New technology is enhancing the way Erie Police find vehicles and wanted individuals.
The department has had the technology for less than two months. It’s already scanned more than 250,000 plates, alerting police of a variety of issues.
Erie Police Captain Rick Lorah says, “It’s able to scan and take a photo and spit that out within a split second.”
He says since being installed in October, the technology has directly led to 12 arrests, three stolen automobiles, a stolen plate, and numerous traffic citations.
“LPR’s that are running are finding expired registration, expired insurance, unlicensed drivers and wanted people.”
The system is averaging about 6,000 plates every 24 hours.
Erie Police Chief Dan Spizarny says that’s saving time. “The officer doesn’t have to be looking at their keyboard, entering plates. It does it much faster. More efficient. I think it’s a great tool.”
Police also say they’ll be able to more efficiently put boots on vehicles with outstanding parking fines that now amount to more than $3 million.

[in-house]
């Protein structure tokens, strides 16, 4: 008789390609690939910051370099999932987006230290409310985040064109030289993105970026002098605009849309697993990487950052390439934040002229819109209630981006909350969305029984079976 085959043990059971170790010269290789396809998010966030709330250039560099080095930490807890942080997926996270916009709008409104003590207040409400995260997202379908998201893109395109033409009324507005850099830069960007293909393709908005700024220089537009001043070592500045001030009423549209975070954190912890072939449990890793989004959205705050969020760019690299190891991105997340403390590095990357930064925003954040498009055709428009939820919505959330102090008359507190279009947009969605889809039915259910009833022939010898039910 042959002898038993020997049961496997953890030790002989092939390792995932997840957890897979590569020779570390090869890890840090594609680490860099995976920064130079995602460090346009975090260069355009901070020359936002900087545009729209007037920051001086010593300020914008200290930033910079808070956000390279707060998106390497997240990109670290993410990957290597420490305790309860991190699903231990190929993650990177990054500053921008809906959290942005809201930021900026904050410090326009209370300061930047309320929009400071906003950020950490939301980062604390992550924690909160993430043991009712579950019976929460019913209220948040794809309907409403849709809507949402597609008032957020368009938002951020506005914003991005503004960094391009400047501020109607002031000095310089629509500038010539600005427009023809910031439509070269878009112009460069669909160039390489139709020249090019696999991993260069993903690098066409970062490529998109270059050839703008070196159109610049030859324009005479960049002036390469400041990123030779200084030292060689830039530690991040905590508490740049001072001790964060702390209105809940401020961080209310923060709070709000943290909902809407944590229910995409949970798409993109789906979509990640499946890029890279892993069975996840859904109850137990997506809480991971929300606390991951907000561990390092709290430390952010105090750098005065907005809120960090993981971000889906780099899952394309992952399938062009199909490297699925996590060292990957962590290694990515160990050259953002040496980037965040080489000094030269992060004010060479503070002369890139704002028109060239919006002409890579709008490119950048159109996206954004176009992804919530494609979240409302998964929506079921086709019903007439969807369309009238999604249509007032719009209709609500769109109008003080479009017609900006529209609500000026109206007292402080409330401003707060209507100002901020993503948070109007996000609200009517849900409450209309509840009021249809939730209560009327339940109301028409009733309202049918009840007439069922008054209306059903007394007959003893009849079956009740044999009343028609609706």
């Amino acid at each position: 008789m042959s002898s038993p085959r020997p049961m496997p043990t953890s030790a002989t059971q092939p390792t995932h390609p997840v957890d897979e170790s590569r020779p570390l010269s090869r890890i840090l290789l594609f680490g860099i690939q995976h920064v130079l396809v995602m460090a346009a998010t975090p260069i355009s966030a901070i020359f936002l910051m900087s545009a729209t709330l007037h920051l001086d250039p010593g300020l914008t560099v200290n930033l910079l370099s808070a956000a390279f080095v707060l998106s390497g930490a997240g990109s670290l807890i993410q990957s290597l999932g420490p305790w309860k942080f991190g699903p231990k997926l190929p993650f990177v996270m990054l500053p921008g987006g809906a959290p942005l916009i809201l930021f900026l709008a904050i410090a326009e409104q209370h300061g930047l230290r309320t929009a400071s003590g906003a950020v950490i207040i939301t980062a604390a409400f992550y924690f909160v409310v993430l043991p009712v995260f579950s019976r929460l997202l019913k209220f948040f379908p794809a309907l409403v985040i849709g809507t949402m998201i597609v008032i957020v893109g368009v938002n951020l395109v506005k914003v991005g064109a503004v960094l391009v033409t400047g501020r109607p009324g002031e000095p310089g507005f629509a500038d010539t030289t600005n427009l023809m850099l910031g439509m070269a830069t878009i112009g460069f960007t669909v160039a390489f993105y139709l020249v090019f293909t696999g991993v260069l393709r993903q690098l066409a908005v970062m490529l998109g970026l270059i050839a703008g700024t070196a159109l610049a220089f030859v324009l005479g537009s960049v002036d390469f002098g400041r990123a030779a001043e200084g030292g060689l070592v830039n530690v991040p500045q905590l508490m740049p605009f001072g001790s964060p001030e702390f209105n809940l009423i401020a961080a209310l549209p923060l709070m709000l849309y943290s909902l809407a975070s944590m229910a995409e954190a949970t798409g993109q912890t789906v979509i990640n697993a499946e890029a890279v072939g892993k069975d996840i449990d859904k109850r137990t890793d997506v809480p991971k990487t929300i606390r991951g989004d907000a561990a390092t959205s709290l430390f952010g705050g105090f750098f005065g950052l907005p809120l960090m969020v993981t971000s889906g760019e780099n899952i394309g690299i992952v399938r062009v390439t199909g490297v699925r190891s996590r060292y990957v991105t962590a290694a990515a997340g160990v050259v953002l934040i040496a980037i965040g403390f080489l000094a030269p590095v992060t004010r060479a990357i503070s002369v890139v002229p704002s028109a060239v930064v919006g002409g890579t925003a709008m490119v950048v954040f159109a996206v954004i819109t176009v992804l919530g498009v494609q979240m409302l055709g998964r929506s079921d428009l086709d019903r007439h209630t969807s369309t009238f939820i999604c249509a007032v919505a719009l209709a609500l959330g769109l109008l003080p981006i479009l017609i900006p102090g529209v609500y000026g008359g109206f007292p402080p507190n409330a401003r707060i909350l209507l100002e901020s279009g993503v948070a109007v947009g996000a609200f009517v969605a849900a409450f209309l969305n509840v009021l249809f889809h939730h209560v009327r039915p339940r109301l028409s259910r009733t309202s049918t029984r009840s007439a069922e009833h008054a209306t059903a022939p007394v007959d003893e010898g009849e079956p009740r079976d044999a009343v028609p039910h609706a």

Lorah says, “We’re obviously going to let the license plate reader do the work for us and we’re going to locate these cars much faster and hopefully get these individuals in to pay their fines.”
A grant from the Pennsylvania Auto Theft Prevention Authority paid for the equipment, software, and storage. A $20,000 price tag that’s already paying off.
“They’re actually saying it’s by far one of the best tools they’ve ever been given in their law enforcement careers,” Lorah tells us. “So, I mean, that tells you something that these are guys that are on the street everyday and they have this tool, now, that’s allowing them to do their job better.”
The license plate reader is installed on only one vehicle currently. In the event that they’re able to secure more grant money, the department says they’d be interested in putting the system on more cruisers.